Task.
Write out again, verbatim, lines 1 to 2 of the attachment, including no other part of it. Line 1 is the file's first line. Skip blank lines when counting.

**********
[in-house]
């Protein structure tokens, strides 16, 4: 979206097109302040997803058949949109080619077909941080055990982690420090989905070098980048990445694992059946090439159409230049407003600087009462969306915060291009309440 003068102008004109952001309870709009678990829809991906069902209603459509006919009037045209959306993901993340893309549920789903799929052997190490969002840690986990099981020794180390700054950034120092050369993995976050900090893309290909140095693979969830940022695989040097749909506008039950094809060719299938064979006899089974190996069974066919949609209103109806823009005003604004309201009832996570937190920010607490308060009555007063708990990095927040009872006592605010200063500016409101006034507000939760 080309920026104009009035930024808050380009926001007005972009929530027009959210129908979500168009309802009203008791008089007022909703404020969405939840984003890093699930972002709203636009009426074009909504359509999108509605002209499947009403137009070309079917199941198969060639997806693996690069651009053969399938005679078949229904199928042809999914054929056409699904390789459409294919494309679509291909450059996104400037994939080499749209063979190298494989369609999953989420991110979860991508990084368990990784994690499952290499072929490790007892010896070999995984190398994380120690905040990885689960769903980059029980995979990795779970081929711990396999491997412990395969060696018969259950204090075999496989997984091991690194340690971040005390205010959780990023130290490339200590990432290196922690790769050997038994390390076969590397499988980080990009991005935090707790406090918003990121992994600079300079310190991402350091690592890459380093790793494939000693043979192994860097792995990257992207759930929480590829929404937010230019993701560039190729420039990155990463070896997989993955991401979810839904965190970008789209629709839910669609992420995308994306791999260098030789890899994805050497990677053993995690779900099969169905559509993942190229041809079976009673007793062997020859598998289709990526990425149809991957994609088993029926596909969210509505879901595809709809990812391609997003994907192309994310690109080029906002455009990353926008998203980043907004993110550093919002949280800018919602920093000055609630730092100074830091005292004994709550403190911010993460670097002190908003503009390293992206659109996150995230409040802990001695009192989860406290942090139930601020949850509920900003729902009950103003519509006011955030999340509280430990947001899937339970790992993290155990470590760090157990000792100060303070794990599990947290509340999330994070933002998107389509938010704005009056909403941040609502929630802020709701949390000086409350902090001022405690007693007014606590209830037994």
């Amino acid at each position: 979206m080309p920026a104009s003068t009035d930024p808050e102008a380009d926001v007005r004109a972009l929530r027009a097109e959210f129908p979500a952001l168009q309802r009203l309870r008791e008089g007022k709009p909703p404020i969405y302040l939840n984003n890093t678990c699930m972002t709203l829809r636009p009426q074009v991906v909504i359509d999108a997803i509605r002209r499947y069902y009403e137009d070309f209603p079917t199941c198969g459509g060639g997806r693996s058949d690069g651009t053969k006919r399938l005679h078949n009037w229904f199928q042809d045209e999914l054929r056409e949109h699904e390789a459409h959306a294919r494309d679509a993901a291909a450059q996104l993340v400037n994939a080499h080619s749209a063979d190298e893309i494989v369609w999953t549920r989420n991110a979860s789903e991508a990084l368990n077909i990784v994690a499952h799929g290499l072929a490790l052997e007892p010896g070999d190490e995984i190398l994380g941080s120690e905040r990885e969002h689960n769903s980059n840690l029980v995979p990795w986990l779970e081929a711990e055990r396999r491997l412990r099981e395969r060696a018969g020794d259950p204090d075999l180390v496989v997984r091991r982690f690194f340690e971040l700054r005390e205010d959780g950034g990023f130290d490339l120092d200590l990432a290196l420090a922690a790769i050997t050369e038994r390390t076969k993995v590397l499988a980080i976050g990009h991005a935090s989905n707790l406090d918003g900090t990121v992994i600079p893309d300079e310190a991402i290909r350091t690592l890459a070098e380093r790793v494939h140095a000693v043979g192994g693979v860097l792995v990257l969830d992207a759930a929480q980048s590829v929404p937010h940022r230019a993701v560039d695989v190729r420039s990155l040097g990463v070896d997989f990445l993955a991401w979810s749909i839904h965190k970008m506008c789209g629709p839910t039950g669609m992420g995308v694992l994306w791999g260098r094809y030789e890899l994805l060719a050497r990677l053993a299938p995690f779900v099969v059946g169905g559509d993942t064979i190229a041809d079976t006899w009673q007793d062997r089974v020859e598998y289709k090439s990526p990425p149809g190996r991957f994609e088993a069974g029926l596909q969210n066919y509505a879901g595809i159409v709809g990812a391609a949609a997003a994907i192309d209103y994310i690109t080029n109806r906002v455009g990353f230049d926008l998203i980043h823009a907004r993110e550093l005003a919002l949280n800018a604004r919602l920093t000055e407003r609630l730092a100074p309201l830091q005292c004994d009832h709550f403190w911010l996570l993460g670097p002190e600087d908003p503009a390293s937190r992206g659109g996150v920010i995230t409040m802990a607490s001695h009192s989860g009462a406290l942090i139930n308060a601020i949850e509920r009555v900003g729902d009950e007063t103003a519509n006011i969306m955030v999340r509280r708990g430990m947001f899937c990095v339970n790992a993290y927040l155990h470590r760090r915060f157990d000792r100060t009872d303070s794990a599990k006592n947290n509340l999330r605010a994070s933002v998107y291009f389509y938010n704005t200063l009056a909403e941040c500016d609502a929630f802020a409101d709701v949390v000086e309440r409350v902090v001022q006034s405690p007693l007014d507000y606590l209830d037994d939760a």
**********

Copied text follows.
[in-house]
């Protein structure tokens, strides 16, 4: 979206097109302040997803058949949109080619077909941080055990982690420090989905070098980048990445694992059946090439159409230049407003600087009462969306915060291009309440 003068102008004109952001309870709009678990829809991906069902209603459509006919009037045209959306993901993340893309549920789903799929052997190490969002840690986990099981020794180390700054950034120092050369993995976050900090893309290909140095693979969830940022695989040097749909506008039950094809060719299938064979006899089974190996069974066919949609209103109806823009005003604004309201009832996570937190920010607490308060009555007063708990990095927040009872006592605010200063500016409101006034507000939760 080309920026104009009035930024808050380009926001007005972009929530027009959210129908979500168009309802009203008791008089007022909703404020969405939840984003890093699930972002709203636009009426074009909504359509999108509605002209499947009403137009070309079917199941198969060639997806693996690069651009053969399938005679078949229904199928042809999914054929056409699904390789459409294919494309679509291909450059996104400037994939080499749209063979190298494989369609999953989420991110979860991508990084368990990784994690499952290499072929490790007892010896070999995984190398994380120690905040990885689960769903980059029980995979990795779970081929711990396999491997412990395969060696018969259950204090075999496989997984091991690194340690971040005390205010959780990023130290490339200590990432290196922690790769050997038994390390076969590397499988980080990009991005935090707790406090918003990121992994600079300079310190991402350091690592890459380093790793494939000693043979192994860097792995990257992207759930929480590829929404937010230019993701560039190729420039990155990463070896997989993955991401979810839904965190970008789209629709839910669609992420995308994306791999260098030789890899994805050497990677053993995690779900099969169905559509993942190229041809079976009673007793062997020859598998289709990526990425149809991957994609088993029926596909969210509505879901595809709809990812391609997003994907192309994310690109080029906002455009990353926008998203980043907004993110550093919002949280800018919602920093000055609630730092100074830091005292004994709550403190911010993460670097002190908003503009390293992206659109996150995230409040802990001695009192989860406290942090139930601020949850509920900003729902009950103003519509006011955030999340509280430990947001899937339970790992993290155990470590760090157990000792100060303070794990599990947290509340999330994070933002998107389509938010704005009056909403941040609502929630802020709701949390000086409350902090001022405690007693007014606590209830037994």